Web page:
# Why can the intersection of infinite open sets be closed?

I learned that the union of open sets is always open and the intersection of a finite set of open sets is open. However, the intersection of an infinite number of open sets can be closed. Apparently, the following example illustrates this.

In $E^2$, let $X$ be the infinite family of concentric open disks of radius $1 + 1/n$ for all $n \in \mathbb{Z^+}$. Why is $X$ a closed set? Can't I create a boundary set for $X$ that encloses all the elements in the interior?

• I thought that the question was about subsets of $\mathbb R^2$ the Euclidean plane? – Did Mar 25 '13 at 6:17

## 6 Answers

When you take the intersection you will have the set $$\bigcap_{n \in \mathbb{N}} \left(-1-\frac{1}{n}, 1+\frac{1}{n}\right)=[-1,1]$$ and this one is closed.

This gives the idea for $$\bigcap_{n\in \mathbb{N}} \left\{ x \in \mathbb{R}^n \text{ such that } \|x\| < 1+\frac{1}{n} \right\}= \{ x\in \mathbb{R}^n \text{ such that } \|x\|\leq 1\}$$

Look at the radii of your open disks: they’re the numbers $1+\frac1n$ for $n\in\Bbb Z^+$. In order for a point $p$ to be in the intersection of these open disks, its distance from the origin must be less than $1+\frac1n$ for each $n\in\Bbb Z^+$. But the infimum of these radii is $1$, so the intersection is precisely the closed disk $D=\{\langle x,y\rangle\in E^2:x^2+y^2\le 1\}$. And this is a closed set: if $p\notin D$, let $r$ be the distance from $p$ to the origin. Then $p>1$, and the open $(p-1)$-ball centred at $p$ is disjoint from $D$. Thus, $E^2\setminus D$ is open, and $D$ must be closed.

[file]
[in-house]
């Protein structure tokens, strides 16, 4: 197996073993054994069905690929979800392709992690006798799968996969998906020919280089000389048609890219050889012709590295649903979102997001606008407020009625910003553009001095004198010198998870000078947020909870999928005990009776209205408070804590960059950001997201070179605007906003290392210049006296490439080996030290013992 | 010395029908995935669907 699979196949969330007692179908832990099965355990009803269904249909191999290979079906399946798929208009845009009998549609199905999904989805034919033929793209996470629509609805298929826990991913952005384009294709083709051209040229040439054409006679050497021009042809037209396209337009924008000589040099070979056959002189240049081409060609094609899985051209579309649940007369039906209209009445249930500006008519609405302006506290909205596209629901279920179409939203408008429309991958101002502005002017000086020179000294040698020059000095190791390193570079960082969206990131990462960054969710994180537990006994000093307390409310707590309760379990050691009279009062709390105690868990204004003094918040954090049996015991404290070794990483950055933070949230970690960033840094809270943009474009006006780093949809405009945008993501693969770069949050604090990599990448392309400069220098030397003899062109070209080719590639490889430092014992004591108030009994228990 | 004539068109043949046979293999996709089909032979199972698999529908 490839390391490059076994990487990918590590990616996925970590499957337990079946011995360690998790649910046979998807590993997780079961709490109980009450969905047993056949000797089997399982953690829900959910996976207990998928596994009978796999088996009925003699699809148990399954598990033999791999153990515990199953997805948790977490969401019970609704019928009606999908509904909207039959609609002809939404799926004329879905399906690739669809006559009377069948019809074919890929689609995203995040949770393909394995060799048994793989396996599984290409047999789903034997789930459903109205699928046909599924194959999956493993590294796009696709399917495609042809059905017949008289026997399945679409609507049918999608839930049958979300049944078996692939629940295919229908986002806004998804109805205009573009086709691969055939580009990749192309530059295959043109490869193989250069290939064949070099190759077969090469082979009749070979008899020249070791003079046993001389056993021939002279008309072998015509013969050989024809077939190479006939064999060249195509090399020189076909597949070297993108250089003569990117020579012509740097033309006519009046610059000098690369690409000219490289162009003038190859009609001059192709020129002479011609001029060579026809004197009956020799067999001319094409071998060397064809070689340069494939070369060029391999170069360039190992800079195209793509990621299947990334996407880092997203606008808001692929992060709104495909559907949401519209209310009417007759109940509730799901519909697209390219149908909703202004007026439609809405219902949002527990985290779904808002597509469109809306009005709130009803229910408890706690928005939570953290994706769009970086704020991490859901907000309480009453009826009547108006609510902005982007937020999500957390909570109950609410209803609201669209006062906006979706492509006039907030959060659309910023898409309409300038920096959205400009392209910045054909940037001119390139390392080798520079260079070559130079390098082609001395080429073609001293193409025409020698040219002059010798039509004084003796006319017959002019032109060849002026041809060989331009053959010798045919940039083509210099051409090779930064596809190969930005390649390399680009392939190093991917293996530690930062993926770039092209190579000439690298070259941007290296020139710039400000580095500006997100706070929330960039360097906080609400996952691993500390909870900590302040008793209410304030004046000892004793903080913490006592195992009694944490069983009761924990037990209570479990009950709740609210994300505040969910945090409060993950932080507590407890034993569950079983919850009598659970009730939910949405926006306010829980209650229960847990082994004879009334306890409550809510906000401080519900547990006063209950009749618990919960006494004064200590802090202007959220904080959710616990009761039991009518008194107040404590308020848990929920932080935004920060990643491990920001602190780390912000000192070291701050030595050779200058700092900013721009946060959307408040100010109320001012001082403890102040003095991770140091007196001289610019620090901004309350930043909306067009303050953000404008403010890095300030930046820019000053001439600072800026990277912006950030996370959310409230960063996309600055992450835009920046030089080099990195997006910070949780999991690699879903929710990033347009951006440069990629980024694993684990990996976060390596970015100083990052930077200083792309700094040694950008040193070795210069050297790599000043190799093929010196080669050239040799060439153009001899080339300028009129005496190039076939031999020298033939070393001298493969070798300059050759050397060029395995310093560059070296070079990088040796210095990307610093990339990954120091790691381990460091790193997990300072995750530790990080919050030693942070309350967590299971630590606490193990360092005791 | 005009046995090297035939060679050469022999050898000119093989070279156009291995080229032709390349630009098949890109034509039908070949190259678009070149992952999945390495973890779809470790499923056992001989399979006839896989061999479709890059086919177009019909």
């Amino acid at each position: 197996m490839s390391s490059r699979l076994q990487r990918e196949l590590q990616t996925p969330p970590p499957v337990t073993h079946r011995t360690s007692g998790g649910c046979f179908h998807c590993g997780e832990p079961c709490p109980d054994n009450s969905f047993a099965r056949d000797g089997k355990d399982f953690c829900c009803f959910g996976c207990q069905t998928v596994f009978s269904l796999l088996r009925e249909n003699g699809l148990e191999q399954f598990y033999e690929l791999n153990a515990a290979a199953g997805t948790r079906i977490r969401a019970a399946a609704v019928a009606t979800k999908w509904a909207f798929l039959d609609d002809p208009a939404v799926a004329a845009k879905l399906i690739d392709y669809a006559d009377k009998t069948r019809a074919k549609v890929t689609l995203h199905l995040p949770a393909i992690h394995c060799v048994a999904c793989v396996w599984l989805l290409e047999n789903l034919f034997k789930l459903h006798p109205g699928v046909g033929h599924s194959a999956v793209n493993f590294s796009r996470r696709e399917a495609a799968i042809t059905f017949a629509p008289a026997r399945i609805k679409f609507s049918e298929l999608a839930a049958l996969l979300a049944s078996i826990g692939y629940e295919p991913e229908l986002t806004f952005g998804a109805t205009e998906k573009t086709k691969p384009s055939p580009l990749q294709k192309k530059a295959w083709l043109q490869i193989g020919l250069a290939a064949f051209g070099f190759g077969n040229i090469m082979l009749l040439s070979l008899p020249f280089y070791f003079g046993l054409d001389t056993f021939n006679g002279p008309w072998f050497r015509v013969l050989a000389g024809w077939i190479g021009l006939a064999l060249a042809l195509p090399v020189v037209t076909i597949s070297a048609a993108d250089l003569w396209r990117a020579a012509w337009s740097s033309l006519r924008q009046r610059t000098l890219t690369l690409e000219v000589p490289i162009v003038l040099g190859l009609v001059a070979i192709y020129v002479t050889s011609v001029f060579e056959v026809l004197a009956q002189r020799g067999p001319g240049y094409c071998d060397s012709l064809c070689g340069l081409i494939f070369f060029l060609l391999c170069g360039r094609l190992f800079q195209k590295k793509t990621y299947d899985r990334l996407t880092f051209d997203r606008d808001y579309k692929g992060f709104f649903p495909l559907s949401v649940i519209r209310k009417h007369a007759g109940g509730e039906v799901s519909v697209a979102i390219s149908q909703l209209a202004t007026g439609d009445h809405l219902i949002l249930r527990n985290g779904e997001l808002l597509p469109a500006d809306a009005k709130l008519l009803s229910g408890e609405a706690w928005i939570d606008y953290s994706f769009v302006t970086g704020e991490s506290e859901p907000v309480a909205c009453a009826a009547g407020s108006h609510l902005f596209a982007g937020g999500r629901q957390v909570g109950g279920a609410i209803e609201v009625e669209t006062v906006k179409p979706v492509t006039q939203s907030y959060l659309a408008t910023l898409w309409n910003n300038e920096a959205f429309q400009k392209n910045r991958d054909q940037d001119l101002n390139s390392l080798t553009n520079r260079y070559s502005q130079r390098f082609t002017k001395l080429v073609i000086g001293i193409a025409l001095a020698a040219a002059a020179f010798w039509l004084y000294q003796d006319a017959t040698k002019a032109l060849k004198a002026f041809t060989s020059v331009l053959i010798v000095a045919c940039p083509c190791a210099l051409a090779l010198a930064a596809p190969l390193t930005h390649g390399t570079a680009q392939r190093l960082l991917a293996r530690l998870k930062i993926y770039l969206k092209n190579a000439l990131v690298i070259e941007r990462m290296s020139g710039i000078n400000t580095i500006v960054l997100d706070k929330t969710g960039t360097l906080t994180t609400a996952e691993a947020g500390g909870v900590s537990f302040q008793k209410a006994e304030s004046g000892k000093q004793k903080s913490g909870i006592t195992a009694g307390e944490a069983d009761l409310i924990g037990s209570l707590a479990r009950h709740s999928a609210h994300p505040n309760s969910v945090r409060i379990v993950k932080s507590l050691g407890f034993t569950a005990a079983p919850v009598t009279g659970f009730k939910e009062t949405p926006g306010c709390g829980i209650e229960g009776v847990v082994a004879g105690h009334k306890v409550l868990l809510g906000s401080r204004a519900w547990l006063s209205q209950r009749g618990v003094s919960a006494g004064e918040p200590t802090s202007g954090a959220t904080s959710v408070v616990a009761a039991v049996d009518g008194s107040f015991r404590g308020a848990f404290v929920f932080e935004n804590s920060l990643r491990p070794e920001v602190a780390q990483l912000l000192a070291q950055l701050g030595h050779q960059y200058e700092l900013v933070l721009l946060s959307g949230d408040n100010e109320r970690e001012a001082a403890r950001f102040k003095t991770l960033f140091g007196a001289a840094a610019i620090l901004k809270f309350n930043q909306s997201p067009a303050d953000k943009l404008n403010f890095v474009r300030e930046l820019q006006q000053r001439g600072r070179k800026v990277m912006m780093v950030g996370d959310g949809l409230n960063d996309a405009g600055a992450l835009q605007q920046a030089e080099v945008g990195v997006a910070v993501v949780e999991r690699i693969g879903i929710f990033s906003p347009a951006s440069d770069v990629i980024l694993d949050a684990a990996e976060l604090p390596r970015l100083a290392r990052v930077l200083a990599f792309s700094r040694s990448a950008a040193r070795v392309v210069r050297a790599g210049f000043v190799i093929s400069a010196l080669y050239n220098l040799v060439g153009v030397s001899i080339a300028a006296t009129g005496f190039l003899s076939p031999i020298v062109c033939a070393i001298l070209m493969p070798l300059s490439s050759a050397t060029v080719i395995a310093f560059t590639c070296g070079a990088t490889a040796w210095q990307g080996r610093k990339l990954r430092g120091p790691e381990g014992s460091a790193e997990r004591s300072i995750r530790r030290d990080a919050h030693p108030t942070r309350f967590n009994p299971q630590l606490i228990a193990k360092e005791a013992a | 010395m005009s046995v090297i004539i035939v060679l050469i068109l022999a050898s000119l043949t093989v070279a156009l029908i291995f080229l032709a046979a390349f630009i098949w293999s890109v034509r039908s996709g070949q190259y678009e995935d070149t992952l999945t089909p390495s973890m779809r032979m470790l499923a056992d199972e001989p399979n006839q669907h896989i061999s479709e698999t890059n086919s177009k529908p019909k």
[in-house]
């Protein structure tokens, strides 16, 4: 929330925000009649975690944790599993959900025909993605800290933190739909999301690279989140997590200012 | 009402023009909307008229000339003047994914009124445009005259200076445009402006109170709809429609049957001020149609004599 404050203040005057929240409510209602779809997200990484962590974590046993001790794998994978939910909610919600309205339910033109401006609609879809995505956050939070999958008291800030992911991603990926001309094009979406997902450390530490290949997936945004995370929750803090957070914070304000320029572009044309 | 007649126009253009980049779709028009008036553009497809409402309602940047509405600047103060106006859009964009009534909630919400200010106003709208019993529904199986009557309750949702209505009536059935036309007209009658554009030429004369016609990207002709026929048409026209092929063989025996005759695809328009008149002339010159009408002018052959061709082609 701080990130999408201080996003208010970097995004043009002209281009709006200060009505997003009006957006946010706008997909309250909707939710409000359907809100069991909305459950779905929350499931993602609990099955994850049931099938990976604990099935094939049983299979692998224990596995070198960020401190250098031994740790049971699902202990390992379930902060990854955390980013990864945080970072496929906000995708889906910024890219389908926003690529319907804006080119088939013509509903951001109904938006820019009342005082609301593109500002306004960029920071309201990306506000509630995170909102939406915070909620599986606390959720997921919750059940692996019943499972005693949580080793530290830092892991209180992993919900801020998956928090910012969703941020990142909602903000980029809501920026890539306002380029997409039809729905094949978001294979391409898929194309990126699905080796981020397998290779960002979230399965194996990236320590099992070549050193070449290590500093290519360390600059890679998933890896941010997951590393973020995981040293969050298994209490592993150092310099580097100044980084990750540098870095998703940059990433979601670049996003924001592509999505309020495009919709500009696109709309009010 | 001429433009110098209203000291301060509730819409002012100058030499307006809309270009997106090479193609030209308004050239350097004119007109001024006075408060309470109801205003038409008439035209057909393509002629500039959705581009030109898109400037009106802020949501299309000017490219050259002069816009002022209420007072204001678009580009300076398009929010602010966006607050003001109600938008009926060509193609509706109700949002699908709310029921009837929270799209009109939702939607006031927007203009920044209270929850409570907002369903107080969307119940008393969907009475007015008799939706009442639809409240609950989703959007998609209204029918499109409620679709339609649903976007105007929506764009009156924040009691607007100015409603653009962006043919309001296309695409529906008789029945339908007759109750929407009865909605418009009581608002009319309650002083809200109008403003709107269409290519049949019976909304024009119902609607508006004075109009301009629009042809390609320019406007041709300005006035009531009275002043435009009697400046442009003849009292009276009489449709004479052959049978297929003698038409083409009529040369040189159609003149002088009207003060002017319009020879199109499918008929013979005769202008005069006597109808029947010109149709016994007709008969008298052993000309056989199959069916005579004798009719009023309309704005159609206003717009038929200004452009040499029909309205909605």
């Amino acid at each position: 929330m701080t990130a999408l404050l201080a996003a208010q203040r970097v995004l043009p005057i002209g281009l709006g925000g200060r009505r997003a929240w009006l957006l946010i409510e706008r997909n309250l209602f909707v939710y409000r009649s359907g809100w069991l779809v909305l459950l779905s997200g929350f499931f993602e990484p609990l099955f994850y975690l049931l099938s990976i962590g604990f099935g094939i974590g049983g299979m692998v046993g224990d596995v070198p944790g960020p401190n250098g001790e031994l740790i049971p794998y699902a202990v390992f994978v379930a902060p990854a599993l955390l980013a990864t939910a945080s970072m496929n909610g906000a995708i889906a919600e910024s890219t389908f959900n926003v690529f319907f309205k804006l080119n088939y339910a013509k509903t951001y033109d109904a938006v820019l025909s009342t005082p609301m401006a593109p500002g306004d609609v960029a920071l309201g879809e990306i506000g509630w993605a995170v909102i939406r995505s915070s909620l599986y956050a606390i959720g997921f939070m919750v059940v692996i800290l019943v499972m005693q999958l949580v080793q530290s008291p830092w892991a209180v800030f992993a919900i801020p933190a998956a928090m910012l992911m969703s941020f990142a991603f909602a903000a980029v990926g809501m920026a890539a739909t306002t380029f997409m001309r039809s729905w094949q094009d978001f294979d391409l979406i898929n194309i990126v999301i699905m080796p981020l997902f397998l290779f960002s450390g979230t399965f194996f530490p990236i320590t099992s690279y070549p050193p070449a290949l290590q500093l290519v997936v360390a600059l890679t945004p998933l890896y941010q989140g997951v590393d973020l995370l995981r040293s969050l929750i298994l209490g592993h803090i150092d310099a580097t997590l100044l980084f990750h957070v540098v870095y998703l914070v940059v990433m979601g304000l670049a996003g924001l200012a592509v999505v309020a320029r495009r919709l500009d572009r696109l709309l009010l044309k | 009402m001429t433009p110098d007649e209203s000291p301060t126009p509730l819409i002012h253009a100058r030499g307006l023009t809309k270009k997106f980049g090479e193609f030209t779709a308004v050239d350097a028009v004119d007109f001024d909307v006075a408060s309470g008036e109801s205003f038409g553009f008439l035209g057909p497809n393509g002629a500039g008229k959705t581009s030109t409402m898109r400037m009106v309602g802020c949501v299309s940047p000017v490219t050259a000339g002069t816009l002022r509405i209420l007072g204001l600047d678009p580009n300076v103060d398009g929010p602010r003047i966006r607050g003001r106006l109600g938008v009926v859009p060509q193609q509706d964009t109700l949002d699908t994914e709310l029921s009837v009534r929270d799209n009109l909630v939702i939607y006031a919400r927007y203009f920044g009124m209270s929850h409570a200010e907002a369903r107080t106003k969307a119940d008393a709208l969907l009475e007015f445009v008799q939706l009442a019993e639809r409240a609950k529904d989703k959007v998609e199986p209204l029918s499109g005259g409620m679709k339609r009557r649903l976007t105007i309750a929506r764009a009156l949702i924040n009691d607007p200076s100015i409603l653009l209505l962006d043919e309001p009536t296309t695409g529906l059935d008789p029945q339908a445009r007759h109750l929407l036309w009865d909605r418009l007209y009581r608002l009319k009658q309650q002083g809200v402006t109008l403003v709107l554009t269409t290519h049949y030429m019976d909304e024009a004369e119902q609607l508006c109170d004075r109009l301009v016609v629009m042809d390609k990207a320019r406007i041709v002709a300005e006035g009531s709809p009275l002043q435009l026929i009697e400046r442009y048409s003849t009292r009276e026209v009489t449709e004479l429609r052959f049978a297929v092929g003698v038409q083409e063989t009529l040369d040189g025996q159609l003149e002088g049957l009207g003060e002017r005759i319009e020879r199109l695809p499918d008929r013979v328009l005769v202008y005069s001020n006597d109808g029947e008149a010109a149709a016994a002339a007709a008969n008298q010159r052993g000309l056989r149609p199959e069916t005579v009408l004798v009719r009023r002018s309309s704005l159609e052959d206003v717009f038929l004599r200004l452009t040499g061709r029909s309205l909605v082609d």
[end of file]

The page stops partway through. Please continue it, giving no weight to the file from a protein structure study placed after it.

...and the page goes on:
$$\bigcap_{n\in\mathbb N}\{x\in\mathbb R^2\mid \|x\|\lt1+1/n\}=\{x\in\mathbb R^2\mid \|x\|\leqslant1\}$$ The set on the RHS is the closed unit ball. Its boundary $\{x\in\mathbb R^2\mid \|x\|=1\}$ is the unit sphere.

Each ball $\{x\in\mathbb R^2\mid \|x\|\lt1+1/n\}$ is open. The closed unit ball $\{x\in\mathbb R^2\mid \|x\|\leqslant1\}$ is, well... closed. The unit sphere $\{x\in\mathbb R^2\mid \|x\|=1\}$ is closed.

Note that in any metric space the closed balls $\overline{B} ( x ; r ) = \{ y \in X : d ( x , y ) \leq r \}$ are closed sets, and for $r < r^\prime$ we have $$B ( x ; r ) \subseteq \overline{B} ( x ; r ) \subseteq B ( x ; r^\prime ).$$

So when you are talking about the intersection $$\bigcap_{n=1}^\infty B ( x ; 1 + \tfrac{1}{n} )$$ we can interleave these open balls with closed balls: $$\cdots \supseteq \overline{B} ( x ; 1 + \tfrac 1n ) \supseteq B ( x ; 1+\tfrac 1n ) \supseteq \overline{B} ( x ; 1 + \tfrac 1{n+1} ) \supseteq \cdots$$ and it is not too difficult to see that $$\bigcap_{n=1}^\infty B ( x ; 1 + \tfrac 1n ) = \bigcap_{n=1}^\infty \overline{B} ( x ; 1 + \tfrac 1n )$$ and the expression of the right-hand-side is an intersection of closed sets, and so the intersection must be closed.

The intersection will be the closed disk of radius $1$, i.e. having its boundary. Of course, you can remove the boundary, and that's open, but that's another set.

It is easy to see why an infinite intersection of open sets can be closed:

Given any point $x$ in any topological space, the intersection of all open sets containing $x$ is $\{ x \}$.

Moreover, if your topology has a countable basis of open sets, you can get any element as the intersection of open sets...

• A minor point: if $X$ is not T$_1$, the singleton $\{ x \}$ may not be the intersection of all open neighbourhoods of $x$. – user642796 Mar 24 '13 at 19:24
• yea I forgot to mention that, I am not a topologist so for me all spaces are haussdorff :) – N. S. Mar 24 '13 at 19:30